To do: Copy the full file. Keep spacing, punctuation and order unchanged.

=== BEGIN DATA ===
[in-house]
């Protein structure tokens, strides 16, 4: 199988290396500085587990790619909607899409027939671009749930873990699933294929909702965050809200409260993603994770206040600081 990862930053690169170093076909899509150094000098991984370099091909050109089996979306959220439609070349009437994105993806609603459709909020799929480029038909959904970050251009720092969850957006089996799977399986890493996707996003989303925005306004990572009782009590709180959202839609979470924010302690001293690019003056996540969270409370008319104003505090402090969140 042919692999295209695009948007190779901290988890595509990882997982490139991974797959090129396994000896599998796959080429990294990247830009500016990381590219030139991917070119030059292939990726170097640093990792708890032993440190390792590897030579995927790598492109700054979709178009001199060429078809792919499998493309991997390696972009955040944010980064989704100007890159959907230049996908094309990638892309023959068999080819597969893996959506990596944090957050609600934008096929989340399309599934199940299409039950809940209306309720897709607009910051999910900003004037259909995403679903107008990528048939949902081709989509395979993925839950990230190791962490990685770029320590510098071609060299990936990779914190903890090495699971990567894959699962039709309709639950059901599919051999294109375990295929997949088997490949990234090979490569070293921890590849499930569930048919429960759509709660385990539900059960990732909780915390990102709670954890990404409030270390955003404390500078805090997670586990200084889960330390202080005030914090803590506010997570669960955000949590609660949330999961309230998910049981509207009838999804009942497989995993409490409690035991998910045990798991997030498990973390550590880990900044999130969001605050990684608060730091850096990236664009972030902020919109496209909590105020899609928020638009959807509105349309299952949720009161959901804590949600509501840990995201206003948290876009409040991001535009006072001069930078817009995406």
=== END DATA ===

[in-house]
């Protein structure tokens, strides 16, 4: 199988290396500085587990790619909607899409027939671009749930873990699933294929909702965050809200409260993603994770206040600081 990862930053690169170093076909899509150094000098991984370099091909050109089996979306959220439609070349009437994105993806609603459709909020799929480029038909959904970050251009720092969850957006089996799977399986890493996707996003989303925005306004990572009782009590709180959202839609979470924010302690001293690019003056996540969270409370008319104003505090402090969140 042919692999295209695009948007190779901290988890595509990882997982490139991974797959090129396994000896599998796959080429990294990247830009500016990381590219030139991917070119030059292939990726170097640093990792708890032993440190390792590897030579995927790598492109700054979709178009001199060429078809792919499998493309991997390696972009955040944010980064989704100007890159959907230049996908094309990638892309023959068999080819597969893996959506990596944090957050609600934008096929989340399309599934199940299409039950809940209306309720897709607009910051999910900003004037259909995403679903107008990528048939949902081709989509395979993925839950990230190791962490990685770029320590510098071609060299990936990779914190903890090495699971990567894959699962039709309709639950059901599919051999294109375990295929997949088997490949990234090979490569070293921890590849499930569930048919429960759509709660385990539900059960990732909780915390990102709670954890990404409030270390955003404390500078805090997670586990200084889960330390202080005030914090803590506010997570669960955000949590609660949330999961309230998910049981509207009838999804009942497989995993409490409690035991998910045990798991997030498990973390550590880990900044999130969001605050990684608060730091850096990236664009972030902020919109496209909590105020899609928020638009959807509105349309299952949720009161959901804590949600509501840990995201206003948290876009409040991001535009006072001069930078817009995406």